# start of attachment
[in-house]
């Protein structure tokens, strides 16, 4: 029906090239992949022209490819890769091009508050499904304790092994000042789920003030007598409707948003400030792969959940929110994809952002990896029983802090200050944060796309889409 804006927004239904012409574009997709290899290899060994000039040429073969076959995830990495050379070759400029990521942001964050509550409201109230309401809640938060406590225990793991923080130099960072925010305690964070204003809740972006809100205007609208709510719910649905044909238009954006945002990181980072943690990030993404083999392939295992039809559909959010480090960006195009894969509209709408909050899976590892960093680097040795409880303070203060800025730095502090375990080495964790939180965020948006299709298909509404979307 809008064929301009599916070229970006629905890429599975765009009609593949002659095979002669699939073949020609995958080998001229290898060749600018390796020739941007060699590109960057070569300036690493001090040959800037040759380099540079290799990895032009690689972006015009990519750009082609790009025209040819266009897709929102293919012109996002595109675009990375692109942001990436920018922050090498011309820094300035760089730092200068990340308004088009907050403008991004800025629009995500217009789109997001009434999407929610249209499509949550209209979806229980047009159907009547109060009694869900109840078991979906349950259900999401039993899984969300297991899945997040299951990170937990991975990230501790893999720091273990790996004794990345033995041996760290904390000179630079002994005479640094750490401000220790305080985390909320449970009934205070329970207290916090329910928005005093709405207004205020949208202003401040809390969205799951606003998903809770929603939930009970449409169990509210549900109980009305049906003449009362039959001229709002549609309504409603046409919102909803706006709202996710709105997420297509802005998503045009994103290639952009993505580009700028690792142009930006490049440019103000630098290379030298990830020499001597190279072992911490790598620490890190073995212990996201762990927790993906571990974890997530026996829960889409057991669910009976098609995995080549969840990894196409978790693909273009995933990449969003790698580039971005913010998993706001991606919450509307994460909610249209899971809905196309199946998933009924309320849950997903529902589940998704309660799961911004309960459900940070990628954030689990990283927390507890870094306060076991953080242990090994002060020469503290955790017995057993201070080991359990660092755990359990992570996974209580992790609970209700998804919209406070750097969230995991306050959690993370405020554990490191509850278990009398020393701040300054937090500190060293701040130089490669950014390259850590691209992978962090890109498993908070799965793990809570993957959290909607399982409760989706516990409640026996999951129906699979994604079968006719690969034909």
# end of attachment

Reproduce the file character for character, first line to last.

[in-house]
């Protein structure tokens, strides 16, 4: 029906090239992949022209490819890769091009508050499904304790092994000042789920003030007598409707948003400030792969959940929110994809952002990896029983802090200050944060796309889409 804006927004239904012409574009997709290899290899060994000039040429073969076959995830990495050379070759400029990521942001964050509550409201109230309401809640938060406590225990793991923080130099960072925010305690964070204003809740972006809100205007609208709510719910649905044909238009954006945002990181980072943690990030993404083999392939295992039809559909959010480090960006195009894969509209709408909050899976590892960093680097040795409880303070203060800025730095502090375990080495964790939180965020948006299709298909509404979307 809008064929301009599916070229970006629905890429599975765009009609593949002659095979002669699939073949020609995958080998001229290898060749600018390796020739941007060699590109960057070569300036690493001090040959800037040759380099540079290799990895032009690689972006015009990519750009082609790009025209040819266009897709929102293919012109996002595109675009990375692109942001990436920018922050090498011309820094300035760089730092200068990340308004088009907050403008991004800025629009995500217009789109997001009434999407929610249209499509949550209209979806229980047009159907009547109060009694869900109840078991979906349950259900999401039993899984969300297991899945997040299951990170937990991975990230501790893999720091273990790996004794990345033995041996760290904390000179630079002994005479640094750490401000220790305080985390909320449970009934205070329970207290916090329910928005005093709405207004205020949208202003401040809390969205799951606003998903809770929603939930009970449409169990509210549900109980009305049906003449009362039959001229709002549609309504409603046409919102909803706006709202996710709105997420297509802005998503045009994103290639952009993505580009700028690792142009930006490049440019103000630098290379030298990830020499001597190279072992911490790598620490890190073995212990996201762990927790993906571990974890997530026996829960889409057991669910009976098609995995080549969840990894196409978790693909273009995933990449969003790698580039971005913010998993706001991606919450509307994460909610249209899971809905196309199946998933009924309320849950997903529902589940998704309660799961911004309960459900940070990628954030689990990283927390507890870094306060076991953080242990090994002060020469503290955790017995057993201070080991359990660092755990359990992570996974209580992790609970209700998804919209406070750097969230995991306050959690993370405020554990490191509850278990009398020393701040300054937090500190060293701040130089490669950014390259850590691209992978962090890109498993908070799965793990809570993957959290909607399982409760989706516990409640026996999951129906699979994604079968006719690969034909």